Watch: The Crypto Mile: Episode 5 - The Future of Filmmaking and Web3
Crypto film funding has hit Hollywood, with the latest blockbuster starring Russell Crowe, Ray Winstone and Matt Hookings being part-financed with pre-sale NFTs.
This week's episode of The Crypto Mile has dissected this new 'crypto-wave' of filmmaking, that promises to disrupt how movies are financed, distributed and exhibited, and could turn the Hollywood industry on its head.
Prizefighter: The Life of Jem Belcher was partly funded using NFTs that lower the barrier of entry into the world of film financing and allow anyone to become an investor in the movie business.
The British-American boxing biopic was released this week on Amazon Prime (AMZN) and was written and produced by Matt Hookings, who also plays the lead role of Jem Belcher who became the youngest ever boxing world champion.
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Hookings has been on the road with two-time world heavyweight champion Tyson Fury promoting the film and in his interview with The Crypto Mile, he discussed the way the film used pre-sale NFTs for financing and plans to release digital collectable content associated with the movie, also as NFTs.
Matt was accompanied to the Yahoo studio by James Mackie, the Team Lead at Moviecoin, the NFT film funding platform that designed the NFTs deployed for Prizefighter's funding round.
Prizefighter: The Life of Jem Belcher
Hookings is the actor, producer and writer of the latest boxing biopic to be distributed as an Amazon exclusive. He describes it as an audience-driven film, and part of the interest in the production is how NFTs played a crucial role in ensuring the film got made.
Speaking to Yahoo Finance Hookings described the trials and tribulations in getting the film made, he said: "We tried to make an independent film, with a studio level cast during covid and without support from the core film bodies in the UK, such as Film Wales and the BFI.
"We got to the point where we were filming in Malta and we reached out to James from Moviecoin to see if there was anything we could do to bring in Moviecoin and raise some more funding through NFT presales.
"At the last minute we managed to pull in the funding with James's help through Moviecoin NFTs as Russell Crowe had to get to Malta and certain costs had gone up."
Crypto start-ups, such as Moviecoin.com, have ambitions to disrupt the film industry's traditional funding procedures by offering the chance for anyone to invest in film production and take a share of the profits via the blockchain.
The start-up was created as a response to the concentration of film industry power into fewer and fewer hands. Moviecoin’s long-term goal is to break the power of the monopolies through decentralising and democratising the world of movie finance.
Speaking on this week's The Crypto Mile, Team Lead at Moviecoin James Mackie said: "The whole idea of Moviecoin.com is to fund movies using crypto or NFTs.
"To create the NFTs we decided to take props from the film, such as boxing gloves that Russell Crowe or Matt was wearing, and made the props into NFTs.
"We then sold these NFTs and unbelievably when we put them up on the NFT marketplace on the first day one of them sold for $5,000.
"We were then able to convert that money at the time from ethereum (ETH-USD) into a fiat currency and give that to Matt to help fund the movie."
Moviecoin operates an NFT scheme that allows for a profit share for investors in the films on their platform.
This is lowering the barrier for anyone to become an investor in a movie, and at the moment you can buy one of the NFTs for as little as $100.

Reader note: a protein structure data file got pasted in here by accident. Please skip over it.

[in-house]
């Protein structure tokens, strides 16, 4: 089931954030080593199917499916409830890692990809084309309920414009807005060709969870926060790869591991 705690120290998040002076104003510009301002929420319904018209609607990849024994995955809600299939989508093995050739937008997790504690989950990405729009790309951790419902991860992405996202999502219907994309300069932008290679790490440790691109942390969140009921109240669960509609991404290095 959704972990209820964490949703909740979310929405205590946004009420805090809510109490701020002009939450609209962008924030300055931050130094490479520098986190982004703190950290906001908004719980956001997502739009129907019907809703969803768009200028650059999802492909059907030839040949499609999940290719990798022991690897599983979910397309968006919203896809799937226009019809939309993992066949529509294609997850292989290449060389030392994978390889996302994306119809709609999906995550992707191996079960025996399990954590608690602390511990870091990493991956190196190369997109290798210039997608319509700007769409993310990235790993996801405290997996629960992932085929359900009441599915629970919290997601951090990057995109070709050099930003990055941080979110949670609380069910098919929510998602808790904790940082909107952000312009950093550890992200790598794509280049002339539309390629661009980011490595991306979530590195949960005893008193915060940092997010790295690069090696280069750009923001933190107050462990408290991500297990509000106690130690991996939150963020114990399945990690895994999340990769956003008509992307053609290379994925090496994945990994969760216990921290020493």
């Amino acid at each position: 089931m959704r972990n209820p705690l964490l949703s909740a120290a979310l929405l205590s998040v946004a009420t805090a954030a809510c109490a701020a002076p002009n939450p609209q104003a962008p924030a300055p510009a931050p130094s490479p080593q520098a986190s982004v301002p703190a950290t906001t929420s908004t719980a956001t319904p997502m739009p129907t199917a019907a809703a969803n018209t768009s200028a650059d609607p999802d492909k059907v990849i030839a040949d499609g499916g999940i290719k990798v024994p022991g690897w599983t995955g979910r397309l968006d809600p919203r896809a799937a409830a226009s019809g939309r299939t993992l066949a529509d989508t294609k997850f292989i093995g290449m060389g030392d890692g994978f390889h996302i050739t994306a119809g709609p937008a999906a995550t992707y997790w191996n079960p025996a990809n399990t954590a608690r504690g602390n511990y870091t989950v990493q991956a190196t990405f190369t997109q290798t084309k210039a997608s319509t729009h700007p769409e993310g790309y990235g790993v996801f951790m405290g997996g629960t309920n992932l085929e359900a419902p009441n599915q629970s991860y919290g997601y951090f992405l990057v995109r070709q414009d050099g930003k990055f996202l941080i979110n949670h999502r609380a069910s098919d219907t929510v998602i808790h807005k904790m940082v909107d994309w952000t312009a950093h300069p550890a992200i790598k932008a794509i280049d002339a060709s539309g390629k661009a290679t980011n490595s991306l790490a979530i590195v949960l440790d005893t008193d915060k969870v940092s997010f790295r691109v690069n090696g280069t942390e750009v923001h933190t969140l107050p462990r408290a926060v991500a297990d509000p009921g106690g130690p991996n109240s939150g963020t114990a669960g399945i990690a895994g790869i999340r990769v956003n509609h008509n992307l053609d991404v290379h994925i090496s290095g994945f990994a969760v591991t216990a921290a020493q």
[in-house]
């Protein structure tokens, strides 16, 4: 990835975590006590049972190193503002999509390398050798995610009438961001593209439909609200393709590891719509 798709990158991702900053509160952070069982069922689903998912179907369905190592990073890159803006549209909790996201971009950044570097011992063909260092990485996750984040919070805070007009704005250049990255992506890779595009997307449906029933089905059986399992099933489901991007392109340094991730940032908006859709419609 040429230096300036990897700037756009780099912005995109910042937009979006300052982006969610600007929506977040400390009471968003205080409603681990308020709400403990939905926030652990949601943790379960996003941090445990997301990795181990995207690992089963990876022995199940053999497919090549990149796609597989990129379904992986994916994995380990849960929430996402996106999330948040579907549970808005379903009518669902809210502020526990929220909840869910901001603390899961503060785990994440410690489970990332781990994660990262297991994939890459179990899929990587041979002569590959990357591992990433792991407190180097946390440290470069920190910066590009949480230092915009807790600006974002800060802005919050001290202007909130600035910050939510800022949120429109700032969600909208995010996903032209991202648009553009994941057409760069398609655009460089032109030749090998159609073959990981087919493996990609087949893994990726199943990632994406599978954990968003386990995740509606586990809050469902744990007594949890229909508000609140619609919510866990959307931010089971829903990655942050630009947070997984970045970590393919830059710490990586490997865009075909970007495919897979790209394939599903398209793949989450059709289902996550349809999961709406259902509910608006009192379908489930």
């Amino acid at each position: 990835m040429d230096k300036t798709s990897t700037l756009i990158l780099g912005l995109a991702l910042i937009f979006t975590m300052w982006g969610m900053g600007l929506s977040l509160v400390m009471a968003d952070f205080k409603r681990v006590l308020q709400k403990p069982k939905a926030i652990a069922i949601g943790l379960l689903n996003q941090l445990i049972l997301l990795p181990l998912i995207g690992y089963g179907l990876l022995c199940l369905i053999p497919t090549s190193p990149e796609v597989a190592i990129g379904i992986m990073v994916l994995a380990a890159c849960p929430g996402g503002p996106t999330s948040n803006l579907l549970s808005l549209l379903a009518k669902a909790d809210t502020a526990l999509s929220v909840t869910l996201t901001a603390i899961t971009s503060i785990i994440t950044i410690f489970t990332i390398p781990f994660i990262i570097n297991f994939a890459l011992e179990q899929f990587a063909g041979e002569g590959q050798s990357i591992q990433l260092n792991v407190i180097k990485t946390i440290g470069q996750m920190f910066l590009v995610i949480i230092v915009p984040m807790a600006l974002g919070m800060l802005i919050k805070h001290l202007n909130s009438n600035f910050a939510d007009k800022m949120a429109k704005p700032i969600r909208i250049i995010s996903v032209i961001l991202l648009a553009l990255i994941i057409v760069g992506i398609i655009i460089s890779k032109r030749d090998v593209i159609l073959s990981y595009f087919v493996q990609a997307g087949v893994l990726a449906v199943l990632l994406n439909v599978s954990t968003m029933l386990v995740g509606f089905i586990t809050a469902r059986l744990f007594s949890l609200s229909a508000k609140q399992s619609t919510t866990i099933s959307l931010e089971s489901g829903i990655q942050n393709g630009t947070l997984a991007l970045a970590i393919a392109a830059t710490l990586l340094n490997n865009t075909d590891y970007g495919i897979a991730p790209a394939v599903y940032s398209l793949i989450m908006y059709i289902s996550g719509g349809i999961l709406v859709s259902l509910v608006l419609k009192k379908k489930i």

So the minimum entry to own a share of the profits of a movie is now $100, whereas traditionally to become a financier of a feature film with a share in the profits, a person would need at least $100,000.
NFTs on the Polygon (MATIC-USD) network can be bought for a fraction of the transaction fees that are usually associated with Ethereum.
The average transaction fees, or gas fees, on the Polygon Matic network range from $0.0005 to $0.2.
We Met in Virtual Reality
Also on this week's show was Joe Hunting, the director of 'We Met in Virtual Reality', which was entirely filmed within the Metaverse and was an official selection at this year's Sundance Film Festival.
The metaverse has inspired a sub-section of filmmakers and we are now seeing for the first time, long-form, narrative video content being shot entirely inside these virtual worlds.
These digital platforms are also now being considered as a way to exhibit film content with 24-hour virtual cinemas where audiences can become fully immersed.
Director Joe Hunting spoke to Yahoo Finance's The Crypto Mile and described a new sub-section of filmmakers creating content entirely inside of "social VR universes where everything is happening in real-time".
There are unique benefits to filming entirely within the metaverse.
Huntings described the stunning locations that he can "teleport" to and film in, without leaving the confines of his home.
His lighting, camera and sound set-up costs as much as the VR headset that he uses to access these virtual environments.
Hunting said: "I don't have to travel to go and interview my subjects, I just go through a metaverse portal and I am there in front of them, no matter where they are in the world physically."
The documentary will have limited metaverse screenings that will be hosted within VR Chat for the VR communities that were associated with the film.
The new NFT funding and distribution alternatives open to filmmakers and the more immersive experience offered by the metaverse has caught the eye of independent producers and the major studios.
But, can the major studios adapt to a technological innovation that by its very essence is based upon decentralisation?
Watch: The Crypto Mile: Episode 4 – How NFT art and activism is responding to a world in crisis